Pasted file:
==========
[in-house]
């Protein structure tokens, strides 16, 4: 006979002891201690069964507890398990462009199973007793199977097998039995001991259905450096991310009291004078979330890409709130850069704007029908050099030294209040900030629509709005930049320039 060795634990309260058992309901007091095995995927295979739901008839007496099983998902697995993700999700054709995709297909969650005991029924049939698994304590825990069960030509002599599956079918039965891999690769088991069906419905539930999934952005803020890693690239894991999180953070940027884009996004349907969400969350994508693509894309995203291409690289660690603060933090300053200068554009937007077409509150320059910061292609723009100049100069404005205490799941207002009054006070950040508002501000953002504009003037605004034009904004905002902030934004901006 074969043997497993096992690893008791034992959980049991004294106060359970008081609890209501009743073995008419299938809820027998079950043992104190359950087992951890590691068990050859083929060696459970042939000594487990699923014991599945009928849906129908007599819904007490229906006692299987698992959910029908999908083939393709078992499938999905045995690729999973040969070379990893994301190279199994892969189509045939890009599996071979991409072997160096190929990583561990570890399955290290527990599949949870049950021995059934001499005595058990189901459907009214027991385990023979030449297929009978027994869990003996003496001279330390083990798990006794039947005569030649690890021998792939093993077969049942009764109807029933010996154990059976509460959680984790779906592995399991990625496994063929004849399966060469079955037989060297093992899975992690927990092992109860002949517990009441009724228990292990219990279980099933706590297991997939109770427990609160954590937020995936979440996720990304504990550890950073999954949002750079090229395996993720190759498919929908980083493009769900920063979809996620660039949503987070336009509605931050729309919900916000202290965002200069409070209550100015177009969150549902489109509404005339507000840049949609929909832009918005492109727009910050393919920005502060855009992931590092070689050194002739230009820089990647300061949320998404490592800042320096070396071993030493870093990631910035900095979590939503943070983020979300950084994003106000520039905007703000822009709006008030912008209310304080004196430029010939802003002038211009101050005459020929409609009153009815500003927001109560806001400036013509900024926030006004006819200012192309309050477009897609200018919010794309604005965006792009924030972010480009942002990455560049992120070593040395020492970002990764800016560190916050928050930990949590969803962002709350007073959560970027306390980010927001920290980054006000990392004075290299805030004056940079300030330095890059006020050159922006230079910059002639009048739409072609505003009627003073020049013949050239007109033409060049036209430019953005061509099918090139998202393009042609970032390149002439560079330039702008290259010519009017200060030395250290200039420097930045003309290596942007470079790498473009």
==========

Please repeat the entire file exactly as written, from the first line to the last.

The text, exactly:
[in-house]
């Protein structure tokens, strides 16, 4: 006979002891201690069964507890398990462009199973007793199977097998039995001991259905450096991310009291004078979330890409709130850069704007029908050099030294209040900030629509709005930049320039 060795634990309260058992309901007091095995995927295979739901008839007496099983998902697995993700999700054709995709297909969650005991029924049939698994304590825990069960030509002599599956079918039965891999690769088991069906419905539930999934952005803020890693690239894991999180953070940027884009996004349907969400969350994508693509894309995203291409690289660690603060933090300053200068554009937007077409509150320059910061292609723009100049100069404005205490799941207002009054006070950040508002501000953002504009003037605004034009904004905002902030934004901006 074969043997497993096992690893008791034992959980049991004294106060359970008081609890209501009743073995008419299938809820027998079950043992104190359950087992951890590691068990050859083929060696459970042939000594487990699923014991599945009928849906129908007599819904007490229906006692299987698992959910029908999908083939393709078992499938999905045995690729999973040969070379990893994301190279199994892969189509045939890009599996071979991409072997160096190929990583561990570890399955290290527990599949949870049950021995059934001499005595058990189901459907009214027991385990023979030449297929009978027994869990003996003496001279330390083990798990006794039947005569030649690890021998792939093993077969049942009764109807029933010996154990059976509460959680984790779906592995399991990625496994063929004849399966060469079955037989060297093992899975992690927990092992109860002949517990009441009724228990292990219990279980099933706590297991997939109770427990609160954590937020995936979440996720990304504990550890950073999954949002750079090229395996993720190759498919929908980083493009769900920063979809996620660039949503987070336009509605931050729309919900916000202290965002200069409070209550100015177009969150549902489109509404005339507000840049949609929909832009918005492109727009910050393919920005502060855009992931590092070689050194002739230009820089990647300061949320998404490592800042320096070396071993030493870093990631910035900095979590939503943070983020979300950084994003106000520039905007703000822009709006008030912008209310304080004196430029010939802003002038211009101050005459020929409609009153009815500003927001109560806001400036013509900024926030006004006819200012192309309050477009897609200018919010794309604005965006792009924030972010480009942002990455560049992120070593040395020492970002990764800016560190916050928050930990949590969803962002709350007073959560970027306390980010927001920290980054006000990392004075290299805030004056940079300030330095890059006020050159922006230079910059002639009048739409072609505003009627003073020049013949050239007109033409060049036209430019953005061509099918090139998202393009042609970032390149002439560079330039702008290259010519009017200060030395250290200039420097930045003309290596942007470079790498473009």